Fort Fairfield photographer casts light on the dead with new book

Posted June 12, 2011, at 11 a.m.
The tombstone of Henry Houlton, the son of Joseph Houlton, who founded the community of Houlton in 1807, is pictured in Evergreen Cemetery in Houlton. The image is pictured in Faded Away, the inaugural photography art table book authored by 38-year-old Fort Fairfield artist Jason Grass.
Photo courtesy of Jason Grass
The tombstone of Henry Houlton, the son of Joseph Houlton, who founded the community of Houlton in 1807, is pictured in Evergreen Cemetery in Houlton. The image is pictured in Faded Away, the inaugural photography art table book authored by 38-year-old Fort Fairfield artist Jason Grass.
Sunlight streams through trees next to a mausoleum in Evergreen Cemetery in Houlton. Jason Grass, a Fort Fairfield artist, has created a 162 page photography art table book entitled Faded Away, which depicts images from eight cemeteries in Aroostook County. He will host a book signing at the University of Maine at Presque Isle on June 17.
Photo courtesy of Jason Grass
Sunlight streams through trees next to a mausoleum in Evergreen Cemetery in Houlton. Jason Grass, a Fort Fairfield artist, has created a 162 page photography art table book entitled Faded Away, which depicts images from eight cemeteries in Aroostook County. He will host a book signing at the University of Maine at Presque Isle on June 17.

PRESQUE ISLE, Maine — A few years ago, Jason Grass felt that everyone he loved was dying.

The 38-year-old Fort Fairfield resident was serving in the U.S. Navy, and distressing news found him no matter where he was.

“It seemed like every other day I was getting a phone call from someone, saying that a family member had died,” he recalled Wednesday. “Both in my own family and my wife’s family, death just kept coming and coming. We spent a lot of time at cemeteries.”

It was among the stones in the burial grounds of Aroostook County that Grass found inspiration for his first book, a 162-page photography table book titled, “Faded Away.”

Grass, who earned a Bachelor of Fine Arts degree from the University of Maine at Presque Isle, will hold a book signing 1-3 p.m. Friday, June 17, at the college. The signing will take place in the Owl’s Nest in the Campus Center.

“As I spent more and more time in these cemeteries, I began to notice the names on the stones and the conditions of these stones,” said Grass. “Some of these stones were so crumbled and decayed that you could not even see who was buried there anymore. And I also found the gravestones of some of the founders of these communities, and some of their graves weren’t in very good condition. I just decided to start taking pictures, to capture these graves and statues and the other landmarks in these cemeteries before time eroded them even further.”

Grass found that he had a talent for photography in the mid-1990s, when he studied for his private investigator’s license. He had to purchase a state-of-the-art camera and accompanying equipment to perform some of his duties. He found that he loved taking pictures and decided to make it his career. He secured his degree from UMPI in 2009 and also studied at the New York Institute of Photography. He now teaches photography privately and also for the Fort Fairfield Adult Education program.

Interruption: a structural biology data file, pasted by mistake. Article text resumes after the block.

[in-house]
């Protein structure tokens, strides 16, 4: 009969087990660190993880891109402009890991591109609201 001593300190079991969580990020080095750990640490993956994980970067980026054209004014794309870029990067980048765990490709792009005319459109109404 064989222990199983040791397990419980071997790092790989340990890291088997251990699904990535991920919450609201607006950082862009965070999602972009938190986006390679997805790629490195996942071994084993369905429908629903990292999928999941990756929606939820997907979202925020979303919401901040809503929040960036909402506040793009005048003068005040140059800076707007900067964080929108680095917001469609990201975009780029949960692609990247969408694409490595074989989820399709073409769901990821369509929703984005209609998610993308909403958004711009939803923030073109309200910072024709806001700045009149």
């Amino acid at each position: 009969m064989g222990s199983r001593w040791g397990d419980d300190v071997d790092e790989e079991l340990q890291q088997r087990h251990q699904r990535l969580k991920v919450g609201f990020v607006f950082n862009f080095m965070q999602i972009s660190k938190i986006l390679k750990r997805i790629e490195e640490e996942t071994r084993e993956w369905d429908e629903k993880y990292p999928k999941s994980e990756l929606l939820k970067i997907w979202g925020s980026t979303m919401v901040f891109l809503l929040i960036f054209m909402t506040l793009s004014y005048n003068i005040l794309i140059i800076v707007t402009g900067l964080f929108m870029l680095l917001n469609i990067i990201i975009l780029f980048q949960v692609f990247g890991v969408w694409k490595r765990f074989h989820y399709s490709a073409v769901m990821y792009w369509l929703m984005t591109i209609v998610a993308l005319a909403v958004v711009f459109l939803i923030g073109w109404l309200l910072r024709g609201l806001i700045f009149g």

“I think that some of the premise for ‘Faded Away’ was that I hoped that people would be inspired to do something about the condition of these stones,” he said. “Most of these stones were erected in the 1700s and 1800s, so there aren’t always family members left to care for them. The churches and cemetery caretakers don’t always have the money, either. But I wanted to memorialize these resting places while I could and make sure that loved ones are remembered.”

The pictures in “Faded Away” show gravestones covered in moss or riddled with cracks. The lettering on many is no longer legible. Some stones are tipping onto other grave markers. In one photograph, an angel sculpture prays through disintegrating hands.

He also captures a great deal of local history. In Evergreen Cemetery in Houlton, for instance, he took pictures of the stones of members of the family who founded the town in 1807. One photograph depicts the gravestone of Henry Houlton, the son of town founder Joseph Houlton. Henry Houlton’s stone is cracked, blackened and difficult to read. In another snapshot, sunlight filters through the trees next to an aged mausoleum housing the remains of a husband and wife.

Grass spent an entire day in Evergreen Cemetery and also spent considerable time at cemeteries in Fort Fairfield, Caribou and Presque Isle. The book showcases black-and-white photos from eight cemeteries in all.

“In the almost two years’ work of putting this book together, I learned a lot not only about myself but also about those whose plots I was visiting,” he said. “One of the most poignant things I came to understand is that we put so much effort into creating these final resting places, but as years stretch into generations, these places become degraded and worn, and the distant descendants of these departed have stopped maintaining their family plots. My purpose was to then document those forgotten souls so that no matter how much further the stones degrade, we have a record of how they are right now.”

Grass said he is thinking about future books in the same genre. He would like to travel the nation and photograph burial sites at Gettysburg and other Civil War grounds.

Jason’s book is available for purchase online at MonkeyPublishing.com.

For information about the June 17 book signing or about “Faded Away,” contact Grass at jgrass1@maine.rr.com or 227-9653. You can also visit his website, www.jasongrass.com.

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